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Mill stone in the Peak District

5

things to do ...

Peak District

Being outside is good for us, and the benefits of access to green spaces have been explored in numerous studies. It’s been shown that hospital patients recover more quickly if they have a view of trees from their window; that regular contact with the natural environment can reduce stress, obesity and heart disease; that living in an area with plenty of trees can reduce asthma.

  

Being outside and having contact with nature can make us happy and increase our wellbeing. So, given all this evidence that being outdoors is good for you, it makes sense to get ourselves – and our kids – outside as much as possible.

  

An ongoing National Trust campaign aims to do just that, by getting kids off the sofa and into the great outdoors.

  

Their list – ‘50 things to do before you’re 11¾’ – includes classic childhood pursuits such as climbing trees (number 1), kite-flying (number 7) and playing conkers (number 10), along with more adventurous activities like canoeing down a river (number 50).

  

According to a report commissioned by the National Trust, fewer than one in 10 children regularly play outside in wild places, and a third of children have never climbed a tree. The reasons given include safety worries due to increased traffic, less green spaces for children to play in and more time spent watching TV or playing computer.

Out and about in the Peaks

Visitors to the Peak District are spoilt for choice when it comes to outdoor activities. Going for a walk in the country is a great way to get the whole family out in the fresh air – and the Peak is an ideal holiday destination for walkers – but what do you do when you have reluctant kids in tow?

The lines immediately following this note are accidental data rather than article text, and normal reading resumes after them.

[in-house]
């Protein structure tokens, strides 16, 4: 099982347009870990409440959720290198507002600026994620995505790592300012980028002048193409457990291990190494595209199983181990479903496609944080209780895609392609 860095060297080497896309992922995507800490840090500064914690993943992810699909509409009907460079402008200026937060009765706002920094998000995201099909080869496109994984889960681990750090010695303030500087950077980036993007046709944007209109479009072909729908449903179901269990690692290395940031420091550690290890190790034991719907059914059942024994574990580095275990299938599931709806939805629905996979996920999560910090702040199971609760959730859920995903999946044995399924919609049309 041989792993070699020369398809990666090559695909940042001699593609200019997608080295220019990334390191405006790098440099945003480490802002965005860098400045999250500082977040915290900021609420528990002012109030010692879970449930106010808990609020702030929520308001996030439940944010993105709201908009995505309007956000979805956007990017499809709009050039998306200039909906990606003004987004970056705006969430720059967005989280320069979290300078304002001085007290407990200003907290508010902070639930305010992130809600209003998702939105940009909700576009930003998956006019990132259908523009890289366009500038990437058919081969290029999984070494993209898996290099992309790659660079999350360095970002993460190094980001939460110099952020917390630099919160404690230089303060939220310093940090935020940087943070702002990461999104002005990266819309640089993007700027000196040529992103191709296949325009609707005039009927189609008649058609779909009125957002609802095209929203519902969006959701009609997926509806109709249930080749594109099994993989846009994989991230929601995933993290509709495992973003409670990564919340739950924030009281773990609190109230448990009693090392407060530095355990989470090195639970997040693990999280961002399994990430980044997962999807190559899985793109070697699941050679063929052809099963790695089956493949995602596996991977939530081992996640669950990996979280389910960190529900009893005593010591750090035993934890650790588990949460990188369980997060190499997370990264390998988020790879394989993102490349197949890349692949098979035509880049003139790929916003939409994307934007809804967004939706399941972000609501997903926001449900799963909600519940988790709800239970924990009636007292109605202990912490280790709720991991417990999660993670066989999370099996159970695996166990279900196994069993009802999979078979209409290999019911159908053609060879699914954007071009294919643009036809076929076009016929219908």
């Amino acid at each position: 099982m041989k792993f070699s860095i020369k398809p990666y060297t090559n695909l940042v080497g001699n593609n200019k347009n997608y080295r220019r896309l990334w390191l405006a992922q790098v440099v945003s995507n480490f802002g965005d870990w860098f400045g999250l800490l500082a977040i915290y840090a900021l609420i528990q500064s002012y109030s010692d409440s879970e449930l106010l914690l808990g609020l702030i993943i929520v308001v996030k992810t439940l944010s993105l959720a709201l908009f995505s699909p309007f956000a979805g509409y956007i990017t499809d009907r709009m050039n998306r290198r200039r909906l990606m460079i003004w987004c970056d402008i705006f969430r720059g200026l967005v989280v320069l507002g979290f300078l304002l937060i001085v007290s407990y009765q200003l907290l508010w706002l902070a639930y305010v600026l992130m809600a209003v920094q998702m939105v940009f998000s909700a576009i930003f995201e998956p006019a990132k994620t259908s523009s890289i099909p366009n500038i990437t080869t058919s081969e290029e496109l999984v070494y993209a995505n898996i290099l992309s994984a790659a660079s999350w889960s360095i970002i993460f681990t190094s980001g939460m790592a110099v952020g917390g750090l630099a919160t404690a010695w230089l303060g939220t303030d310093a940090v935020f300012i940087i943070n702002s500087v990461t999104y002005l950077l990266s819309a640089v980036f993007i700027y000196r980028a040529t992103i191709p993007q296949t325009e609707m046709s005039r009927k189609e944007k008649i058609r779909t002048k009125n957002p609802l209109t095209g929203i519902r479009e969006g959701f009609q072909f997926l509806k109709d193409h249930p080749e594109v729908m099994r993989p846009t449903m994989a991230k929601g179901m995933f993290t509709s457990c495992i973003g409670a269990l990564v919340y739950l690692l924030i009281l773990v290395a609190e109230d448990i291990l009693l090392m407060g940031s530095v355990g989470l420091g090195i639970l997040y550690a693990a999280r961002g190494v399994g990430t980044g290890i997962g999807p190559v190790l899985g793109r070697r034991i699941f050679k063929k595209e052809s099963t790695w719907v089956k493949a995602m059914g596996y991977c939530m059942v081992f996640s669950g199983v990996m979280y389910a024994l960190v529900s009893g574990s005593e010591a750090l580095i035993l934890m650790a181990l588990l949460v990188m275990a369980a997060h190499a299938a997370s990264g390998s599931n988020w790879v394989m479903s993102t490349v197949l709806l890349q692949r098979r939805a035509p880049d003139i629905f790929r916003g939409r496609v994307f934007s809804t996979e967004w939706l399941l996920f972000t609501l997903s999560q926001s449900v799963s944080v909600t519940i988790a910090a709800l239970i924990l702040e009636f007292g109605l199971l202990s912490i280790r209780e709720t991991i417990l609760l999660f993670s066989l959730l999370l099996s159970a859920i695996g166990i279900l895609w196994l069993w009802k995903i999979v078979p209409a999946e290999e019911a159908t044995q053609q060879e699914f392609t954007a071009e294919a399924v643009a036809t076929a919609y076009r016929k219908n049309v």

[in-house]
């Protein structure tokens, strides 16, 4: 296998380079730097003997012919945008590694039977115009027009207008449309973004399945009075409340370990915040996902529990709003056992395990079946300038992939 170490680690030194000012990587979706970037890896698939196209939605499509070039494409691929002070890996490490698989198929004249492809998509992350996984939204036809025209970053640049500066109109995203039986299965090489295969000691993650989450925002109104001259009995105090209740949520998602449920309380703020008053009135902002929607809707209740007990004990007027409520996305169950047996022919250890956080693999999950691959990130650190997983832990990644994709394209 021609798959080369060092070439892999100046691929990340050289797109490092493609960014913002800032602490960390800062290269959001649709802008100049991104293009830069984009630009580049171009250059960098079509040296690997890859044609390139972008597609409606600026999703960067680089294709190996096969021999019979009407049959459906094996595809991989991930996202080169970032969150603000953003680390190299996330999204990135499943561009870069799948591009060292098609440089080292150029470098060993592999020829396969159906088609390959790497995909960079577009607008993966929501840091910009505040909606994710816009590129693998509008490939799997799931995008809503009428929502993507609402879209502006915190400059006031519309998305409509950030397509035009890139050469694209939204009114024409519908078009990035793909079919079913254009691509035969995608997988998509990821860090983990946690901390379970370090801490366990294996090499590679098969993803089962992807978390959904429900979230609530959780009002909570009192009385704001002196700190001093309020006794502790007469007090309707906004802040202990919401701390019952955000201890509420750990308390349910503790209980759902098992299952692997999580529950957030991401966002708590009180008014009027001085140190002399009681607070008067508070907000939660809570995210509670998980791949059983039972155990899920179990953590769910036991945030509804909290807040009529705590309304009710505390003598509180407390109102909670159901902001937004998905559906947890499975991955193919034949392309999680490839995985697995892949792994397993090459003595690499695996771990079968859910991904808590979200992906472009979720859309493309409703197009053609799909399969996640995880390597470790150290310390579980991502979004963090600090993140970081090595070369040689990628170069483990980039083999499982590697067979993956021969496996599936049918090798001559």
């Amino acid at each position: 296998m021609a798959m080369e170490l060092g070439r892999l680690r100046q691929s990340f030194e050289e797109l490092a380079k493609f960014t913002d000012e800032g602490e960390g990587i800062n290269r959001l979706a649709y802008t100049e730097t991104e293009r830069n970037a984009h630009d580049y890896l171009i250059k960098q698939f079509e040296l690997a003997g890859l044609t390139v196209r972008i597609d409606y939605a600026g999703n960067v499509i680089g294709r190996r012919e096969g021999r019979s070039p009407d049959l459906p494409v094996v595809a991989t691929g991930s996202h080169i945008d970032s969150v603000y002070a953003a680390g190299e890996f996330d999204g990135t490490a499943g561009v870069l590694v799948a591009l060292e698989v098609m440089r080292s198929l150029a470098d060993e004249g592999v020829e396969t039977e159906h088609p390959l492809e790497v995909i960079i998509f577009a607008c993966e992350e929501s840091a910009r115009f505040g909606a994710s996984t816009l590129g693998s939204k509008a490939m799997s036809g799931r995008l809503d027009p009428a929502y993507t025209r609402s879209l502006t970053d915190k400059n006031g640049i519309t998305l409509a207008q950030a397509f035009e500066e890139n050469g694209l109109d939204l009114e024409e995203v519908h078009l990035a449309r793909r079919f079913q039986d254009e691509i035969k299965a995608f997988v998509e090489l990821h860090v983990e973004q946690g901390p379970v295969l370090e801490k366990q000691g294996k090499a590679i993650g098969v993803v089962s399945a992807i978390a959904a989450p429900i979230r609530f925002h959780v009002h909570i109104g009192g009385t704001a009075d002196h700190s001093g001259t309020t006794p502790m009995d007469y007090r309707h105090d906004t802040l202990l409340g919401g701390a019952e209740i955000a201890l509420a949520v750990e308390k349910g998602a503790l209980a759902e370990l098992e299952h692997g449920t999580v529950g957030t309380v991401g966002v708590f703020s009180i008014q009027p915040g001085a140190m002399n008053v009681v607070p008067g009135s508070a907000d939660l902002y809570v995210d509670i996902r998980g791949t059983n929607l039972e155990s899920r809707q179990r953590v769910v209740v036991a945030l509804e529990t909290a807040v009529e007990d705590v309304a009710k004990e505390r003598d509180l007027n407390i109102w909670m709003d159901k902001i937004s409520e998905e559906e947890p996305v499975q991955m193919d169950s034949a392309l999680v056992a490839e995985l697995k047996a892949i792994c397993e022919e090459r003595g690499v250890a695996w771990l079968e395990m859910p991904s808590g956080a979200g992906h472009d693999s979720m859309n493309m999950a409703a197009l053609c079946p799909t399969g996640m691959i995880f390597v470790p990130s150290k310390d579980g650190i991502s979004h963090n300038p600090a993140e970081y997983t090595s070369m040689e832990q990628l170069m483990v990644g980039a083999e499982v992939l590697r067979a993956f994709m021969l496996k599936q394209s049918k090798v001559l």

One way to make a walk more enticing for children is to try a spot of geocaching (www.geocaching.com). Geocaching is a sort of treasure hunt, following clues and directions to find a hidden “treasure” – there are thousands of them all over the UK. In the Peak District, there are hundreds of hidden caches – including at Lathkill, Monsal Dale and Robin Hood’s Stride.

    

When you locate a geocache, you’ll find a small container holding a notepad and pencil (to log your find) and often a small prize to take away. This is unlikely to be anything of great value – a pair of pearl earrings, say – but we have found marbles, toy cars and bead necklaces. You must replace the prize with an item of equal value – and of course if you don’t want it, you can always leave it for the next treasure-hunter to find.

  

Geocaching is on the National Trust’s list of recommendations (number 49), but when out geocaching – or just out for a walk in the countryside – it would be almost impossible not to tick off a few more along the way. How about roll down a really big hill (2), play pooh sticks (19) or pick blackberries growing in the wild (21)? And if the weather turns really bad while you’re out and about, you can always tick off number 6: run around in the rain!